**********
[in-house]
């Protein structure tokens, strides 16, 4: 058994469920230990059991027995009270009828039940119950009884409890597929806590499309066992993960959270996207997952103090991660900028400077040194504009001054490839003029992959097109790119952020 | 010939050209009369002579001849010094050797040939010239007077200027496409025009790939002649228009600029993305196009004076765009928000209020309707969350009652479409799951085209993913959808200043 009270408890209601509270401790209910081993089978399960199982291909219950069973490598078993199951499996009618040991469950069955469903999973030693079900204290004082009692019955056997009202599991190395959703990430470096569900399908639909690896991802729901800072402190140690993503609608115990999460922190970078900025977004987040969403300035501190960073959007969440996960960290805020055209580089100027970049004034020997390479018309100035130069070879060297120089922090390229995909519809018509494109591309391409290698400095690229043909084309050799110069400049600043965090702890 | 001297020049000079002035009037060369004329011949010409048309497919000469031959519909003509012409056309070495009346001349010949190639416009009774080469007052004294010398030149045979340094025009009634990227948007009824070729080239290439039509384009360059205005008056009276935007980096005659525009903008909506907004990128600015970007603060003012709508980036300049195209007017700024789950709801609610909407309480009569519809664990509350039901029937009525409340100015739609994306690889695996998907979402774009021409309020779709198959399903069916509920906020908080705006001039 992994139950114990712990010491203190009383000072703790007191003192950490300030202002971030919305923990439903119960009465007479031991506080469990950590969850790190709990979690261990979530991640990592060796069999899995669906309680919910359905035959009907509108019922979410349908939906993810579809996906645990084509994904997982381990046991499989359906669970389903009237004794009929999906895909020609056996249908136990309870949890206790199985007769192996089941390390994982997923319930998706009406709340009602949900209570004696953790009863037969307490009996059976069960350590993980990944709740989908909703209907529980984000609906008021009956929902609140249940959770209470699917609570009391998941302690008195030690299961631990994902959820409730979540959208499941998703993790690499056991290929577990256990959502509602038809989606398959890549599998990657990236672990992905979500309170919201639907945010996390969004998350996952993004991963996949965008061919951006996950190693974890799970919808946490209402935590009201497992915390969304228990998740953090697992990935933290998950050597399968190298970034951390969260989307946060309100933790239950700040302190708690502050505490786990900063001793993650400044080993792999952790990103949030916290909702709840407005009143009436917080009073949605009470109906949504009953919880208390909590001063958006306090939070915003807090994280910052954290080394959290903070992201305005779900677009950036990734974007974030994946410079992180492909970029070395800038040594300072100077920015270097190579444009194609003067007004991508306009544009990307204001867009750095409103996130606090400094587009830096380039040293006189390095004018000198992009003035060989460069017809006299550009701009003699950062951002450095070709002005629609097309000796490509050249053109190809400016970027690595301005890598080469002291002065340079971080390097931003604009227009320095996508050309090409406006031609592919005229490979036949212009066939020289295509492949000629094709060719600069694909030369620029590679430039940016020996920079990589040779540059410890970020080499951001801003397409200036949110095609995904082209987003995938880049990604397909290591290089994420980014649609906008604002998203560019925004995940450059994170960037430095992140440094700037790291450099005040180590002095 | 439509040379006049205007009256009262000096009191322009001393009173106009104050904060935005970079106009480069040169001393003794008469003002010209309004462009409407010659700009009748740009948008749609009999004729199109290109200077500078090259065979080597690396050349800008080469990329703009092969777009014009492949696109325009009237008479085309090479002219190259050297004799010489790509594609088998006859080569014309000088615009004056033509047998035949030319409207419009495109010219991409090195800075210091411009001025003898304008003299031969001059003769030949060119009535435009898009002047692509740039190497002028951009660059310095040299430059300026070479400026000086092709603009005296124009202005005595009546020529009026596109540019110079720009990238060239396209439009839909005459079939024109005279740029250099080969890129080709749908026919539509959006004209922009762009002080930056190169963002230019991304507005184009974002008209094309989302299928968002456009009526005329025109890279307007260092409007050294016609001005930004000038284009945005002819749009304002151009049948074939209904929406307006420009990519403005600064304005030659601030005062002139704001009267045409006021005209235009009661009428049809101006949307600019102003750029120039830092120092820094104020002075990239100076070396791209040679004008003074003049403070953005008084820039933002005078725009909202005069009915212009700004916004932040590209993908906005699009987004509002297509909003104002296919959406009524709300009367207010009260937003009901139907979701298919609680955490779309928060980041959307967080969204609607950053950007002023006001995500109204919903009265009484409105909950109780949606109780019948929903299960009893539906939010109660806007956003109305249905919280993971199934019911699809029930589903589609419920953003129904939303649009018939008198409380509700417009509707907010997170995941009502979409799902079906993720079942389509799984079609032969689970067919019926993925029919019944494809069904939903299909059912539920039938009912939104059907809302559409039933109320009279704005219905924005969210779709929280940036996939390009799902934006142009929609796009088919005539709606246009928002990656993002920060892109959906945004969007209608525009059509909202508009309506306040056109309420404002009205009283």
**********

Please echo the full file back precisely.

[in-house]
């Protein structure tokens, strides 16, 4: 058994469920230990059991027995009270009828039940119950009884409890597929806590499309066992993960959270996207997952103090991660900028400077040194504009001054490839003029992959097109790119952020 | 010939050209009369002579001849010094050797040939010239007077200027496409025009790939002649228009600029993305196009004076765009928000209020309707969350009652479409799951085209993913959808200043 009270408890209601509270401790209910081993089978399960199982291909219950069973490598078993199951499996009618040991469950069955469903999973030693079900204290004082009692019955056997009202599991190395959703990430470096569900399908639909690896991802729901800072402190140690993503609608115990999460922190970078900025977004987040969403300035501190960073959007969440996960960290805020055209580089100027970049004034020997390479018309100035130069070879060297120089922090390229995909519809018509494109591309391409290698400095690229043909084309050799110069400049600043965090702890 | 001297020049000079002035009037060369004329011949010409048309497919000469031959519909003509012409056309070495009346001349010949190639416009009774080469007052004294010398030149045979340094025009009634990227948007009824070729080239290439039509384009360059205005008056009276935007980096005659525009903008909506907004990128600015970007603060003012709508980036300049195209007017700024789950709801609610909407309480009569519809664990509350039901029937009525409340100015739609994306690889695996998907979402774009021409309020779709198959399903069916509920906020908080705006001039 992994139950114990712990010491203190009383000072703790007191003192950490300030202002971030919305923990439903119960009465007479031991506080469990950590969850790190709990979690261990979530991640990592060796069999899995669906309680919910359905035959009907509108019922979410349908939906993810579809996906645990084509994904997982381990046991499989359906669970389903009237004794009929999906895909020609056996249908136990309870949890206790199985007769192996089941390390994982997923319930998706009406709340009602949900209570004696953790009863037969307490009996059976069960350590993980990944709740989908909703209907529980984000609906008021009956929902609140249940959770209470699917609570009391998941302690008195030690299961631990994902959820409730979540959208499941998703993790690499056991290929577990256990959502509602038809989606398959890549599998990657990236672990992905979500309170919201639907945010996390969004998350996952993004991963996949965008061919951006996950190693974890799970919808946490209402935590009201497992915390969304228990998740953090697992990935933290998950050597399968190298970034951390969260989307946060309100933790239950700040302190708690502050505490786990900063001793993650400044080993792999952790990103949030916290909702709840407005009143009436917080009073949605009470109906949504009953919880208390909590001063958006306090939070915003807090994280910052954290080394959290903070992201305005779900677009950036990734974007974030994946410079992180492909970029070395800038040594300072100077920015270097190579444009194609003067007004991508306009544009990307204001867009750095409103996130606090400094587009830096380039040293006189390095004018000198992009003035060989460069017809006299550009701009003699950062951002450095070709002005629609097309000796490509050249053109190809400016970027690595301005890598080469002291002065340079971080390097931003604009227009320095996508050309090409406006031609592919005229490979036949212009066939020289295509492949000629094709060719600069694909030369620029590679430039940016020996920079990589040779540059410890970020080499951001801003397409200036949110095609995904082209987003995938880049990604397909290591290089994420980014649609906008604002998203560019925004995940450059994170960037430095992140440094700037790291450099005040180590002095 | 439509040379006049205007009256009262000096009191322009001393009173106009104050904060935005970079106009480069040169001393003794008469003002010209309004462009409407010659700009009748740009948008749609009999004729199109290109200077500078090259065979080597690396050349800008080469990329703009092969777009014009492949696109325009009237008479085309090479002219190259050297004799010489790509594609088998006859080569014309000088615009004056033509047998035949030319409207419009495109010219991409090195800075210091411009001025003898304008003299031969001059003769030949060119009535435009898009002047692509740039190497002028951009660059310095040299430059300026070479400026000086092709603009005296124009202005005595009546020529009026596109540019110079720009990238060239396209439009839909005459079939024109005279740029250099080969890129080709749908026919539509959006004209922009762009002080930056190169963002230019991304507005184009974002008209094309989302299928968002456009009526005329025109890279307007260092409007050294016609001005930004000038284009945005002819749009304002151009049948074939209904929406307006420009990519403005600064304005030659601030005062002139704001009267045409006021005209235009009661009428049809101006949307600019102003750029120039830092120092820094104020002075990239100076070396791209040679004008003074003049403070953005008084820039933002005078725009909202005069009915212009700004916004932040590209993908906005699009987004509002297509909003104002296919959406009524709300009367207010009260937003009901139907979701298919609680955490779309928060980041959307967080969204609607950053950007002023006001995500109204919903009265009484409105909950109780949606109780019948929903299960009893539906939010109660806007956003109305249905919280993971199934019911699809029930589903589609419920953003129904939303649009018939008198409380509700417009509707907010997170995941009502979409799902079906993720079942389509799984079609032969689970067919019926993925029919019944494809069904939903299909059912539920039938009912939104059907809302559409039933109320009279704005219905924005969210779709929280940036996939390009799902934006142009929609796009088919005539709606246009928002990656993002920060892109959906945004969007209608525009059509909202508009309506306040056109309420404002009205009283």